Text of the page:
Along with cold air intakes, an aftermarket exhaust system is one of the first modifications any self-respecting hot rodder will undertake. Not only does a less restrictive exhaust system free up some horsepower and torque (sometimes) it also lets more of the engine’s natural tone resonate throughout the land.
Sometimes, however, this isn’t a good thing. Sometimes, it makes your car sound like a swarm of drugged bees being shot out of the ass of an elephant.
The bottom line here is, if you buy a cheap exhaust system, your car is going to sound like ass. Doesn’t matter if it’s an '85 Yugo GV or a Ferrari F430. Save a little longer and spend those hard-earned duckets on a decent muffler. Everyone will thank you.
Amongst all the negative hallmarks of the tuner trend that defined a “rice rocket”, this might be the most immediately recognizable. The idea behind a wing or a spoiler is that it creates downforce, which keeps the back end of the car from losing grip at (very) high speeds.
The concept of a wing is not an entirely bad one by any means. For instance, if you look at a Porsche 911, you’ll notice that a small spoiler comes up from the body of the car at speeds above around 60mph or so. Porsche considers this adequate downforce for a car which can reach speeds in excess of 190mph.
However, a Toyota Tercel does not reach speeds in excess of 110mph. Because of that sad fact, it really needs no wing at all, much less a large one, or two large ones. All you're really doing is adding weight, and in turn slowing your car down.
This is the automotive equivalent of having “I’m an asshat” tattooed on your forehead.
1. DIY Suspension Lowering
The “slammed” look has been the hot ticket for a while now. It’s a simple way to take your otherwise stock car and add a healthy dose of sex appeal and sportiness. Lowering a car puts the center of gravity, well…, lower, allowing the car to handle better and (assuming it’s done properly) experience less body roll through the curves.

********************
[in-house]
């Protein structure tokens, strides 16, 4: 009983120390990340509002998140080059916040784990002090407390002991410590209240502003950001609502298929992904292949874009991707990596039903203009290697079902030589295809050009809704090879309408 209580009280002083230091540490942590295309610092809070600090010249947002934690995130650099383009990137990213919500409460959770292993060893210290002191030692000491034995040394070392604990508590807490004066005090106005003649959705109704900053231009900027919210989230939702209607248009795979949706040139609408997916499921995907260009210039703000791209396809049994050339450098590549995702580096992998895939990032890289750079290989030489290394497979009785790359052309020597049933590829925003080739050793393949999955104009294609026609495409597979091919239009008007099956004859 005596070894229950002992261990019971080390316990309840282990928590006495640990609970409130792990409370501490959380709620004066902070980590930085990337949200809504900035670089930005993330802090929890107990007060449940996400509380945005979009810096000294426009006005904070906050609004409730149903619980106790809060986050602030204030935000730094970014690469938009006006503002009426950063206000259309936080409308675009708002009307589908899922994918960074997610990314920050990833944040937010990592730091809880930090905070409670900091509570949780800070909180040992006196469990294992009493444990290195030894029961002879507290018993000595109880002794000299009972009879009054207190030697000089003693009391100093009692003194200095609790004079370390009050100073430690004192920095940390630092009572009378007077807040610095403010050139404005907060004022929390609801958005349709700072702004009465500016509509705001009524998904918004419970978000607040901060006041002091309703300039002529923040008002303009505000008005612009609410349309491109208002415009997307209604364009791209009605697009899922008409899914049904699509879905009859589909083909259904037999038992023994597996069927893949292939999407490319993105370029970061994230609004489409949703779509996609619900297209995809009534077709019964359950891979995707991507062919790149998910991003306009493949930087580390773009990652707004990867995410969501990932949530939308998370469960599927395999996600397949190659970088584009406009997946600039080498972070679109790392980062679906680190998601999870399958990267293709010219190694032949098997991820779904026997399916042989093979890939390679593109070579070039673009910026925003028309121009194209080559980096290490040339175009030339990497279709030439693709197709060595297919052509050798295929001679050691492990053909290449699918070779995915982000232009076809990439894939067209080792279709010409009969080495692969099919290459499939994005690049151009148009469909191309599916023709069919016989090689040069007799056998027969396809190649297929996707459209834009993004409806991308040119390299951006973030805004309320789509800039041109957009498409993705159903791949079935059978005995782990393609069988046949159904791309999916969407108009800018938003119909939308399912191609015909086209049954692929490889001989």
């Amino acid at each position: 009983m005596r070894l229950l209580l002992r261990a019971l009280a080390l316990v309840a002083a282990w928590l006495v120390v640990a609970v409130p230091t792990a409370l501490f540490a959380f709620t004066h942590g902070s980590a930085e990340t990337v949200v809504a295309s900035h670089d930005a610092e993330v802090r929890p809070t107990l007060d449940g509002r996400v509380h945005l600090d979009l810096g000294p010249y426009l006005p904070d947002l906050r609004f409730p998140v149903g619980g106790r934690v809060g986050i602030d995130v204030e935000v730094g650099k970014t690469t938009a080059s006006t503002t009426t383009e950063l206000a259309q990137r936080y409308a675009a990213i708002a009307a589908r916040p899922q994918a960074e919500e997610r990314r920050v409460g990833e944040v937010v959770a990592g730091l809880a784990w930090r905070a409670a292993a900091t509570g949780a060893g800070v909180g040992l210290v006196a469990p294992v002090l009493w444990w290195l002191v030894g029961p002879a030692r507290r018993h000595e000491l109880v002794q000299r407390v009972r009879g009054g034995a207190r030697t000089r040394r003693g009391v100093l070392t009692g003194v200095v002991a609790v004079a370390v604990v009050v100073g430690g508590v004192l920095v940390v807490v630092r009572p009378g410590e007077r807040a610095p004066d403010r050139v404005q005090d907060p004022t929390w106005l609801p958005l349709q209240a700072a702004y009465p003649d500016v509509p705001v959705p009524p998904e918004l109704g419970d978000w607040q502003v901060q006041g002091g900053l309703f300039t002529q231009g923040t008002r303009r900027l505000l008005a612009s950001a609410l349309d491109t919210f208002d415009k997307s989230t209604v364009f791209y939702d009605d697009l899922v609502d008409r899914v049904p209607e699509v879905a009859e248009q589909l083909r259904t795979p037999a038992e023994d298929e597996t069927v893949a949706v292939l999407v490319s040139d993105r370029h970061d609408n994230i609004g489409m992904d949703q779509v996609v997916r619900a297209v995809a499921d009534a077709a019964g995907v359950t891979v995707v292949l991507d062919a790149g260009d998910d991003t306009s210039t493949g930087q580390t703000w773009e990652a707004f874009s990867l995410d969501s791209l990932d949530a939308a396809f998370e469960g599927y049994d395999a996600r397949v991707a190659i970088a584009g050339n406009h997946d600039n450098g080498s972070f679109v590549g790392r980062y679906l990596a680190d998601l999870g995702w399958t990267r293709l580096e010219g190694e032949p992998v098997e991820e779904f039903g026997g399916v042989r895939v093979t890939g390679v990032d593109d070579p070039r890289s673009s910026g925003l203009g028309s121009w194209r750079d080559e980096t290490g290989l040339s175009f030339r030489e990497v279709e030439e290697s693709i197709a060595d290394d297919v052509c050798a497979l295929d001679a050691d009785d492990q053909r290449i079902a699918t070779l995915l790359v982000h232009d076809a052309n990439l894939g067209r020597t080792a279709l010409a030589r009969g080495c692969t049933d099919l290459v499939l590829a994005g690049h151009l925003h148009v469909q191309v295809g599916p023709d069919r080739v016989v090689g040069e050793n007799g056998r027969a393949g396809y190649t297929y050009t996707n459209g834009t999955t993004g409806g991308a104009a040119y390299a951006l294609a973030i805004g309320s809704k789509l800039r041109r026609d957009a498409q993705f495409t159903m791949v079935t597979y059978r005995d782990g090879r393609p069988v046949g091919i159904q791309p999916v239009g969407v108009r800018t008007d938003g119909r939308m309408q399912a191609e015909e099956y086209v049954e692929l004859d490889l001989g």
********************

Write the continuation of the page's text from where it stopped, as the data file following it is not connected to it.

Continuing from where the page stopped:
However, far more often than not, this is not the case. Many modders will simply buy a set of the most aggressive springs they can find and slap them on, figuring the job is done. Unfortunately, you have just introduced a vast array of problems to your car.
We'll start with bump steer. Since you’ve lowered the springs, but left the rest of the suspension alone, all the other parts are still configured to be used with springs taller than the ones on there now. So, when you hit a bump in the road now, you better be holding the wheel pretty tight, because you’re about to experience bump steer. When the wheel hits a large bump, pothole, or even a groove in the road, your car will now steer in the direction of that road surface, hence steering your car without your consent. It's really fun on a freeway off ramp, let me tell you. Bump steer sucks, and it’s totally dangerous. But let’s assume you don’t mind that.
Let’s say instead, you didn’t even buy any springs. Couldn’t afford ‘em! Instead, you heard about cutting the existing springs to lower your car. Hey, great idea – doesn’t cost you a dime! But here’s what you didn’t expect – those springs are no longer springs now. They’re solid pieces of metal shaped like springs. What’s that mean, you say? It means you no longer have a functioning suspension system. You hit a bump and nothing absorbs it whatsoever.
This is why you see those cars on the freeway constantly bouncing up and down. As bad as it looks from the outside, it’s far, far worse inside the car. Trust me, they’ve learned their lesson. Hopefully, you have too.
Now, go buy a bone-stock Evo and learn how to drive it.